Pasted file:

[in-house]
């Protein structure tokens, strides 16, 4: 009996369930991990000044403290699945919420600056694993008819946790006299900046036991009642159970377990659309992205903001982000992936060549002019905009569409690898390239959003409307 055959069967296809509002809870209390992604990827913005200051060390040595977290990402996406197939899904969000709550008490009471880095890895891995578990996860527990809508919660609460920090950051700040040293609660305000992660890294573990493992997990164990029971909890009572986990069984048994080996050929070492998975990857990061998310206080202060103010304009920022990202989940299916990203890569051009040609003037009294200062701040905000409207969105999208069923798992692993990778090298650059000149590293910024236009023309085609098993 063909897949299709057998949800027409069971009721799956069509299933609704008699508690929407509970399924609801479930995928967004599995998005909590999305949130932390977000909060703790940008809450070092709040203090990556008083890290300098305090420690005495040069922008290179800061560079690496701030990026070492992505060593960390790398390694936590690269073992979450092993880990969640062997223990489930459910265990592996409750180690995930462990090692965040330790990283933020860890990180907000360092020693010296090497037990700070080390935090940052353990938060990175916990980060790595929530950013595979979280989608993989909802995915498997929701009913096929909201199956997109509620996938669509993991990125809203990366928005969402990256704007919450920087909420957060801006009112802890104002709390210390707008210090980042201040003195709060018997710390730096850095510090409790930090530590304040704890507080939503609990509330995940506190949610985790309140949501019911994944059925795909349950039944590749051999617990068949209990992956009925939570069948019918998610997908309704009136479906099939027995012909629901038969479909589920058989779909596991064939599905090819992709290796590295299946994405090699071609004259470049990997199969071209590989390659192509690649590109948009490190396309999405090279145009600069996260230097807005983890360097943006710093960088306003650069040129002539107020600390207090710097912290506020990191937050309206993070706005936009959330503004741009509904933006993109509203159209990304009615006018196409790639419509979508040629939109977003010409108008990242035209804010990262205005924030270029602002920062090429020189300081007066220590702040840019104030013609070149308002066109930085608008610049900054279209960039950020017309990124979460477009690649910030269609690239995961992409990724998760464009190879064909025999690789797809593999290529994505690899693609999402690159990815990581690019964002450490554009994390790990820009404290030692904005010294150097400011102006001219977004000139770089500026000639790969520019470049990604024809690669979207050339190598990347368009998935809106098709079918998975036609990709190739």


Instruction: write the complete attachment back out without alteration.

[in-house]
């Protein structure tokens, strides 16, 4: 009996369930991990000044403290699945919420600056694993008819946790006299900046036991009642159970377990659309992205903001982000992936060549002019905009569409690898390239959003409307 055959069967296809509002809870209390992604990827913005200051060390040595977290990402996406197939899904969000709550008490009471880095890895891995578990996860527990809508919660609460920090950051700040040293609660305000992660890294573990493992997990164990029971909890009572986990069984048994080996050929070492998975990857990061998310206080202060103010304009920022990202989940299916990203890569051009040609003037009294200062701040905000409207969105999208069923798992692993990778090298650059000149590293910024236009023309085609098993 063909897949299709057998949800027409069971009721799956069509299933609704008699508690929407509970399924609801479930995928967004599995998005909590999305949130932390977000909060703790940008809450070092709040203090990556008083890290300098305090420690005495040069922008290179800061560079690496701030990026070492992505060593960390790398390694936590690269073992979450092993880990969640062997223990489930459910265990592996409750180690995930462990090692965040330790990283933020860890990180907000360092020693010296090497037990700070080390935090940052353990938060990175916990980060790595929530950013595979979280989608993989909802995915498997929701009913096929909201199956997109509620996938669509993991990125809203990366928005969402990256704007919450920087909420957060801006009112802890104002709390210390707008210090980042201040003195709060018997710390730096850095510090409790930090530590304040704890507080939503609990509330995940506190949610985790309140949501019911994944059925795909349950039944590749051999617990068949209990992956009925939570069948019918998610997908309704009136479906099939027995012909629901038969479909589920058989779909596991064939599905090819992709290796590295299946994405090699071609004259470049990997199969071209590989390659192509690649590109948009490190396309999405090279145009600069996260230097807005983890360097943006710093960088306003650069040129002539107020600390207090710097912290506020990191937050309206993070706005936009959330503004741009509904933006993109509203159209990304009615006018196409790639419509979508040629939109977003010409108008990242035209804010990262205005924030270029602002920062090429020189300081007066220590702040840019104030013609070149308002066109930085608008610049900054279209960039950020017309990124979460477009690649910030269609690239995961992409990724998760464009190879064909025999690789797809593999290529994505690899693609999402690159990815990581690019964002450490554009994390790990820009404290030692904005010294150097400011102006001219977004000139770089500026000639790969520019470049990604024809690669979207050339190598990347368009998935809106098709079918998975036609990709190739």